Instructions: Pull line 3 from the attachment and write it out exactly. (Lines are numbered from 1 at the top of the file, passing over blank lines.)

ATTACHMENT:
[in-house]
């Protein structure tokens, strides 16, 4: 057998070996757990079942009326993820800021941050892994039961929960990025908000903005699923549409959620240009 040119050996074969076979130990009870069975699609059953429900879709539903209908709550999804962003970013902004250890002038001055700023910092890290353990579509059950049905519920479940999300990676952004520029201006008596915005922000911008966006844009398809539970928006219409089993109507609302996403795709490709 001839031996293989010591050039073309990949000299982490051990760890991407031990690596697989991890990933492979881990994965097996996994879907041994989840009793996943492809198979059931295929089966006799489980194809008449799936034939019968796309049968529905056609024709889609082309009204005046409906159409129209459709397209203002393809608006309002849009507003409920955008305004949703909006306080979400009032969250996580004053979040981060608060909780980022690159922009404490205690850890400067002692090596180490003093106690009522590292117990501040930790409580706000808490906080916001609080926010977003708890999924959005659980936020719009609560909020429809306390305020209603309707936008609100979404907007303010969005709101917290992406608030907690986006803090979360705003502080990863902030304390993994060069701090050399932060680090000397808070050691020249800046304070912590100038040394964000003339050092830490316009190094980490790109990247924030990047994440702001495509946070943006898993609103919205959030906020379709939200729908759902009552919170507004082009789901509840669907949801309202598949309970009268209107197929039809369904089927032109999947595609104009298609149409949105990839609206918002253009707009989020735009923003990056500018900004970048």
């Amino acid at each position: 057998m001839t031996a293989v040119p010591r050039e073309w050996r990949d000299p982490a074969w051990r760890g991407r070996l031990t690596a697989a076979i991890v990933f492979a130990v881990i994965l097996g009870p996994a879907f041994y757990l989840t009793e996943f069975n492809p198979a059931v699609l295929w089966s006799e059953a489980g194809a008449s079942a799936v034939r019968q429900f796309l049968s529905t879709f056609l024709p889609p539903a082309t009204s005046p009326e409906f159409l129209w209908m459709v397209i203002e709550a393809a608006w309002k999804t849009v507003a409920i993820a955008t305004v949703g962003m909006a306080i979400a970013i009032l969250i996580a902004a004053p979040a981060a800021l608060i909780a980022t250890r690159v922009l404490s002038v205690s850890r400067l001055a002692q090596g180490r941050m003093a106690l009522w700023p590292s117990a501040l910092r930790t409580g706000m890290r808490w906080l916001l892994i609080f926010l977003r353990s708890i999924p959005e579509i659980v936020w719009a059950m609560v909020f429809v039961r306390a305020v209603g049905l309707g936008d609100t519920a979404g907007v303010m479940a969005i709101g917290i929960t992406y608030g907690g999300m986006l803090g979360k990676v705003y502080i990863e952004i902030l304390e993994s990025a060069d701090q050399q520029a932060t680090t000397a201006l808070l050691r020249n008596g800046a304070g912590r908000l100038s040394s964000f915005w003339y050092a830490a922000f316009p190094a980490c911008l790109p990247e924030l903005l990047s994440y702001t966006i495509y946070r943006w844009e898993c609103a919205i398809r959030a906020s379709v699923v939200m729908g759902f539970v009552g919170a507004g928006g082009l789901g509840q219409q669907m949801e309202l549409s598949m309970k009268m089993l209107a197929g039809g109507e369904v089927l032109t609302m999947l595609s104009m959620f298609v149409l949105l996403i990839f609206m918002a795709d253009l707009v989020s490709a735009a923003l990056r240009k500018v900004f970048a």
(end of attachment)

């Amino acid at each position: 057998m001839t031996a293989v040119p010591r050039e073309w050996r990949d000299p982490a074969w051990r760890g991407r070996l031990t690596a697989a076979i991890v990933f492979a130990v881990i994965l097996g009870p996994a879907f041994y757990l989840t009793e996943f069975n492809p198979a059931v699609l295929w089966s006799e059953a489980g194809a008449s079942a799936v034939r019968q429900f796309l049968s529905t879709f056609l024709p889609p539903a082309t009204s005046p009326e409906f159409l129209w209908m459709v397209i203002e709550a393809a608006w309002k999804t849009v507003a409920i993820a955008t305004v949703g962003m909006a306080i979400a970013i009032l969250i996580a902004a004053p979040a981060a800021l608060i909780a980022t250890r690159v922009l404490s002038v205690s850890r400067l001055a002692q090596g180490r941050m003093a106690l009522w700023p590292s117990a501040l910092r930790t409580g706000m890290r808490w906080l916001l892994i609080f926010l977003r353990s708890i999924p959005e579509i659980v936020w719009a059950m609560v909020f429809v039961r306390a305020v209603g049905l309707g936008d609100t519920a979404g907007v303010m479940a969005i709101g917290i929960t992406y608030g907690g999300m986006l803090g979360k990676v705003y502080i990863e952004i902030l304390e993994s990025a060069d701090q050399q520029a932060t680090t000397a201006l808070l050691r020249n008596g800046a304070g912590r908000l100038s040394s964000f915005w003339y050092a830490a922000f316009p190094a980490c911008l790109p990247e924030l903005l990047s994440y702001t966006i495509y946070r943006w844009e898993c609103a919205i398809r959030a906020s379709v699923v939200m729908g759902f539970v009552g919170a507004g928006g082009l789901g509840q219409q669907m949801e309202l549409s598949m309970k009268m089993l209107a197929g039809g109507e369904v089927l032109t609302m999947l595609s104009m959620f298609v149409l949105l996403i990839f609206m918002a795709d253009l707009v989020s490709a735009a923003l990056r240009k500018v900004f970048a």